After I published my previous article on how to efficiently heat the basement, and after reading the post, someone posted this questions to me. Why did I not address the absolute cheapest method – “How to heat a room with a candle (or a few candles)?”. This is a response post.
If you’re living in this world, you would have heard this in the last few years or have read a blog post or seen a video clip. It almost became viral and I am still seeing this method floating around the web.
Can we heat a room with some candles? or is it a myth?
To answer this we need to understand a bit about energy and heat.
- We only generate heat by burning or converting one form of energy into another.
- Amount of heat that can be utilized is the maximum amount of heat that we can generate.
So, with this basic premise let’s analyze.
Heat is mostly measured in the traditional unit of measurement called the British Thermal Unit (A.K.A. BTU)
Definition of BTU: Amount of heat needed to raise a pound of water by one degree Fahrenheit.
What’s convection vs radiation?
Convection heat transfer happens when a liquid or gas particle transfers the heat as they move. The candle heats up the air and the hot air rises thereby heating the room, albeit by a very small amount.
Radiation heat transfer happens when an object that’s warmed up emits electromagnetic waves. The other objects that come in the way of the electromagnetic wave get the heat.
The Candle-flowerpot heater setup
- Light up a few candles
- Invert a ceramic or a terracotta kind of flower pot.
- Note: Please do NOT use a plastic one that looks like a mud pot.
- Keep some object between the base and the flower pot opening.
- This space is needed to provide oxygen for the fire to burn
- The gap will also suck the cold air from below as hot air rises.
- Leave the hole on the bottom of the flower pot open.
- This will let hot air rise and escape through the hole, pulling cold air from below and heating more air
I have also seen more pots added and several different versions of it.
So, How to heat a room with a candle? Is it possible?
Yes, but by only a very little. Just by the amount of BTUs that a candle can produce, multiplied by how many candles we use. Not more. Not less.
We also have other issues such as loss of heat, which is what we concentrate on when talking about efficiency. So the idea is to generate any heat possible and not spend unnecessary energy and prevent loss of heat. That’s the genesis.
Here with this method, some of the energy will be lost in producing the light, and only some will go into producing the heat.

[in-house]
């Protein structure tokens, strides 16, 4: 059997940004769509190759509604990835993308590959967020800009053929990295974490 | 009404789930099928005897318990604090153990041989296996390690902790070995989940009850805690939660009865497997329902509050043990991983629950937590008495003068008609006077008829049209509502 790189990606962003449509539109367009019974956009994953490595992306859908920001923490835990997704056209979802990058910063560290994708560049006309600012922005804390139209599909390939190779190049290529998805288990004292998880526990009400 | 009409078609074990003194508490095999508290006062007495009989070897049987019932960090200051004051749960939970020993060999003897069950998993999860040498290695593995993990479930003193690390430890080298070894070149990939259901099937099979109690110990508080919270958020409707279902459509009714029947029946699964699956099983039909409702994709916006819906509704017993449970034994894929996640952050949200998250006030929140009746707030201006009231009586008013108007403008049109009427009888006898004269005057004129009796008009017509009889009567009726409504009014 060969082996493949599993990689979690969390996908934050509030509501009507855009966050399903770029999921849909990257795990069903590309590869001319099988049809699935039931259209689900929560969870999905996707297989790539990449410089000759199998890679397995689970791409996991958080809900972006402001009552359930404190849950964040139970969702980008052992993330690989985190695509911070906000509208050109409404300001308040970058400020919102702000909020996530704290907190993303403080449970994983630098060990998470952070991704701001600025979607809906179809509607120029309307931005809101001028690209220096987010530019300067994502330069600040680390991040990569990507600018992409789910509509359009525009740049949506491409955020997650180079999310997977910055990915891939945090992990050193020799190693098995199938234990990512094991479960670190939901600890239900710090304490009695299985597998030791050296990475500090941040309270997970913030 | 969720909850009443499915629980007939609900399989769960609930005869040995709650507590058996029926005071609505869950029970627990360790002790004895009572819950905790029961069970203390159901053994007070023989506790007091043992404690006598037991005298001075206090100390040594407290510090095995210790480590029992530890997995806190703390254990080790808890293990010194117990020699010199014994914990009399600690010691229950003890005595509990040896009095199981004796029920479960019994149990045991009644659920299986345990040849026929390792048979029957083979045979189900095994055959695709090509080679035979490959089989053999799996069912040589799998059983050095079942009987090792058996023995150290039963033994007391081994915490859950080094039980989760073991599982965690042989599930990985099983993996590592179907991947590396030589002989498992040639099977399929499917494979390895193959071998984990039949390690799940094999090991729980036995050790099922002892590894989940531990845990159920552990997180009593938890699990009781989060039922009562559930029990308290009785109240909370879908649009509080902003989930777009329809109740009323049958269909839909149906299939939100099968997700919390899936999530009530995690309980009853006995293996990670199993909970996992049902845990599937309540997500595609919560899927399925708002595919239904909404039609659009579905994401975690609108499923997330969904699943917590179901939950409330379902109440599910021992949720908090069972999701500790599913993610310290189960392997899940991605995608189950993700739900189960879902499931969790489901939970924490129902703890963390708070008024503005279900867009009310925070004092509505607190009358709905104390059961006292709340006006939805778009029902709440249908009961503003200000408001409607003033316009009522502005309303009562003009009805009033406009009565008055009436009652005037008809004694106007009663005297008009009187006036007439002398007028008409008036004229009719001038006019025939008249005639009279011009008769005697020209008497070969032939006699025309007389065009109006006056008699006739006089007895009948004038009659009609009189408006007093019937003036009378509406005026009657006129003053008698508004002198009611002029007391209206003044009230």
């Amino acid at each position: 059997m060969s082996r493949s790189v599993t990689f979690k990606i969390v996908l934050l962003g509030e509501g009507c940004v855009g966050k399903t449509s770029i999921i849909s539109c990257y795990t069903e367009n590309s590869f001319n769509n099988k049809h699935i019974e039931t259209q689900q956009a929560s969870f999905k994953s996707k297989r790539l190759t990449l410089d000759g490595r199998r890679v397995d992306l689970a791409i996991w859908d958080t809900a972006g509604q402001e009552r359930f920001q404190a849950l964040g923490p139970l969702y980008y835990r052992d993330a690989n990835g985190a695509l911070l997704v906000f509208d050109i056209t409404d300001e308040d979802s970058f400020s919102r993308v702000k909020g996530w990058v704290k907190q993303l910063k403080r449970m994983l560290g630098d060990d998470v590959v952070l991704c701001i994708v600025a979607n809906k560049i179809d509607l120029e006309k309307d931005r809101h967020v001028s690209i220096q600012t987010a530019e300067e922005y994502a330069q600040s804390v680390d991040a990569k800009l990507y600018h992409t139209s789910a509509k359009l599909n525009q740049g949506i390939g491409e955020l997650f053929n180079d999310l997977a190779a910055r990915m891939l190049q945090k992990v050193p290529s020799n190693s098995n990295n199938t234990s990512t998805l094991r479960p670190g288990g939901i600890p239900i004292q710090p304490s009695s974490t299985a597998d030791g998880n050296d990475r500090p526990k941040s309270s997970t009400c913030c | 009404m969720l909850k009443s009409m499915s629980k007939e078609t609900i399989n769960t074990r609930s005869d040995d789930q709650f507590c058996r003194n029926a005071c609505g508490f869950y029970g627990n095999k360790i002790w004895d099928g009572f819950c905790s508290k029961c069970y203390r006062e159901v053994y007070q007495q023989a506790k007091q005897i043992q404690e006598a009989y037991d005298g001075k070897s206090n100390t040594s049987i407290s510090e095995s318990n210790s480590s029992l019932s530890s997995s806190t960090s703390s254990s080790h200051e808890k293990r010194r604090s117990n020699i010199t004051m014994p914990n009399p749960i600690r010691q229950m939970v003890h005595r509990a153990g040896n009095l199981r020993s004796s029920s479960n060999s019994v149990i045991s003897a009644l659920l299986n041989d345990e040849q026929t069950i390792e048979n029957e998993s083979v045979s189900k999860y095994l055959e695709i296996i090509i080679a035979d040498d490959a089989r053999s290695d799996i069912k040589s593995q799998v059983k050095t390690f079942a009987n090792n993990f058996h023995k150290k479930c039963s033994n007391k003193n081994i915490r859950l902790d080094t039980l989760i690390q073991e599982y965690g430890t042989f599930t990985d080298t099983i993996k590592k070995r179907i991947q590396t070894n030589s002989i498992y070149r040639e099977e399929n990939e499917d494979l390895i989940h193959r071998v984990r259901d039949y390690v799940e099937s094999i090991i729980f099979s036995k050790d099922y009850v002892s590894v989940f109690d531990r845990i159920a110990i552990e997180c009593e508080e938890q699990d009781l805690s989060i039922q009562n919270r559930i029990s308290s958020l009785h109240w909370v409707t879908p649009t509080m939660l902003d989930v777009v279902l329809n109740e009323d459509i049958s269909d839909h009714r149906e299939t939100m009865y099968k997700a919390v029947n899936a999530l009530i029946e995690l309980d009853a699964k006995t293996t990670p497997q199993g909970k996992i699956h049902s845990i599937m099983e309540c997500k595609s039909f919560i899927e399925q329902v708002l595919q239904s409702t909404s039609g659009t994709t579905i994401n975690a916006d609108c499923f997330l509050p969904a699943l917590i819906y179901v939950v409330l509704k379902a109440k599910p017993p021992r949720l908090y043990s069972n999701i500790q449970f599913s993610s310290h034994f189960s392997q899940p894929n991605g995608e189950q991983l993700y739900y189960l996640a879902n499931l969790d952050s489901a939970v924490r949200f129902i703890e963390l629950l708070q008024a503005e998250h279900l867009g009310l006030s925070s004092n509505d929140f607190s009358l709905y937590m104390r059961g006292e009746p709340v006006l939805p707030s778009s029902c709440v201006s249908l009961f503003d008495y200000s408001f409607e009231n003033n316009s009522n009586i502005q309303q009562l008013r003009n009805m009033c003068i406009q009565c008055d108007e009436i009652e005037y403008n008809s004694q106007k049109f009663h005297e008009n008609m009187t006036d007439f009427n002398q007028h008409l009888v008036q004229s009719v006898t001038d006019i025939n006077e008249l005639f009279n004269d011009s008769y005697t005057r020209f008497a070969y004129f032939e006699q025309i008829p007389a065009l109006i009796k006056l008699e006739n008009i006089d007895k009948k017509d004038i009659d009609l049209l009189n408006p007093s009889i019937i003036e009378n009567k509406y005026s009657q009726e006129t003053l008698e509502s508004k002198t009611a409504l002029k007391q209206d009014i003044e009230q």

The thesis behind the flowerpot-candle heater
Because of this setup we have, the air will also heat the ceramic pot while on the way out, at the top. Secondly, the light is trapped and that converts to more heat, by heating up the flowerpot.
The flower pot then radiates the heat making the room warmer.
So in effect, just a candle will only be transferring heat through convection. Using a flowerpot also radiates and so more heat is produced.
How much heat does a candle produce?
I haven’t verified the exact BTUs or wattage that a candle produce. It didn’t excite me that much to spend any more time. However, for this post, I am going to refer to a reliable source and use the measurements provided.
Here is a handy-dandy BTU calculator.
To heat a very small closet ( a 3 x 5 space) and increase by 1 Fahrenheit, you need 70 BTU per hour or 20 watts. That is assuming normal North American insulation, so the loss of heat is very minimal and gradual.
I am seeing a wide range of values online for how much heat does a candle produce. Some say 30 watts and others 70 watts.
In any case, the wattage is the total output and you have to subtract the amount of energy that escapes as light. Since candles produce some decent amount of light, the heat produced will be somewhere in the 40 watts range. This is a pure guess, don’t quote me on that.
The big question – Will it Heat or Not?
Because you can’t multiply heat. Heat is an energy form. And we know energy can’t be created or destroyed. It can only be transferred.
If the air is hot, and when it touches the inside of the flowerpot, the heat exchange happens and making the pot warm and the air loses the heat.
However, since the pot becomes somewhat warm, we can definitely notice some radiation from the pot.
This creates an illusion as if there is more heat being radiated. In reality, the total amount of heat produced by the candle is exactly what is being felt outside.
With just the candle, we would have had all the heat just by convection. Using a pot, some of the generated heat generated will come out as a radiation.
People started taking this to a whole another extreme and started piled pots in their setup. So far I have seen someone went so far as to stack four pots. The image is from a lady who stacked four pots to increase the amount of heat that it produces.
Risks and bad effects due to candle heat
First, it’s risky. Very risky. You lovely cat can smack it and the whole room will be a disaster. Home fire will surely get the cold out, but that’s going to be a costly heating exercise.
Second, the carbon monoxide and other toxic gases as released indoor and there is no way to vent it outside, compromising your indoor air quality.
My Final Thoughts
The amount of energy produced is negligible from a few candles. You need lots of them and eventually, you will end up making a fireplace (with no chimney).
It’s a hype, I wouldn’t buy into it. Ignore the clever trick.
Forget firepot and a few candles. Instead, get thermals, put on several layers of clothing, insulate your room and look for an energy efficient heating source.
Oh wait, for some, it definitely heats up the mood. That is if you’re romantic. I love candles and the visual appeal, so heat your partner up and not the room ;).